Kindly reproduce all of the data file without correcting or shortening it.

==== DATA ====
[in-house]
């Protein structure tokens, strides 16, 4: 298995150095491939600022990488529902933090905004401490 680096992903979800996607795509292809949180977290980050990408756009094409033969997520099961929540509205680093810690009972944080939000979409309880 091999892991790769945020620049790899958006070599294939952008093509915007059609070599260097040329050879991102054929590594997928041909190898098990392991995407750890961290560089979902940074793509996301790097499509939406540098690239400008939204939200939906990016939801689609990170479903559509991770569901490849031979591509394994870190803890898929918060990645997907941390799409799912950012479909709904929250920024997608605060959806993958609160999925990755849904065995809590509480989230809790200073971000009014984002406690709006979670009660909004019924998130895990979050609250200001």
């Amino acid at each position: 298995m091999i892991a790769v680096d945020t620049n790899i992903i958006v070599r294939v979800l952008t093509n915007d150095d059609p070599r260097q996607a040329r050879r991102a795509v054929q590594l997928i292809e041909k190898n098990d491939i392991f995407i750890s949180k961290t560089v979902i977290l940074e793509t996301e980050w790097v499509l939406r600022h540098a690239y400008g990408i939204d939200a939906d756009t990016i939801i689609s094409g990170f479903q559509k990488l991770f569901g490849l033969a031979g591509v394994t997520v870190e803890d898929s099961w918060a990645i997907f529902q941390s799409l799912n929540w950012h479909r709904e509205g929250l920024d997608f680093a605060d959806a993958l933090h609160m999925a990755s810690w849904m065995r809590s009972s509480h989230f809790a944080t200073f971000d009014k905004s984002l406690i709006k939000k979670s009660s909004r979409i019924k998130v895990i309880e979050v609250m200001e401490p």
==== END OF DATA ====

[in-house]
């Protein structure tokens, strides 16, 4: 298995150095491939600022990488529902933090905004401490 680096992903979800996607795509292809949180977290980050990408756009094409033969997520099961929540509205680093810690009972944080939000979409309880 091999892991790769945020620049790899958006070599294939952008093509915007059609070599260097040329050879991102054929590594997928041909190898098990392991995407750890961290560089979902940074793509996301790097499509939406540098690239400008939204939200939906990016939801689609990170479903559509991770569901490849031979591509394994870190803890898929918060990645997907941390799409799912950012479909709904929250920024997608605060959806993958609160999925990755849904065995809590509480989230809790200073971000009014984002406690709006979670009660909004019924998130895990979050609250200001």
């Amino acid at each position: 298995m091999i892991a790769v680096d945020t620049n790899i992903i958006v070599r294939v979800l952008t093509n915007d150095d059609p070599r260097q996607a040329r050879r991102a795509v054929q590594l997928i292809e041909k190898n098990d491939i392991f995407i750890s949180k961290t560089v979902i977290l940074e793509t996301e980050w790097v499509l939406r600022h540098a690239y400008g990408i939204d939200a939906d756009t990016i939801i689609s094409g990170f479903q559509k990488l991770f569901g490849l033969a031979g591509v394994t997520v870190e803890d898929s099961w918060a990645i997907f529902q941390s799409l799912n929540w950012h479909r709904e509205g929250l920024d997608f680093a605060d959806a993958l933090h609160m999925a990755s810690w849904m065995r809590s009972s509480h989230f809790a944080t200073f971000d009014k905004s984002l406690i709006k939000k979670s009660s909004r979409i019924k998130v895990i309880e979050v609250m200001e401490p």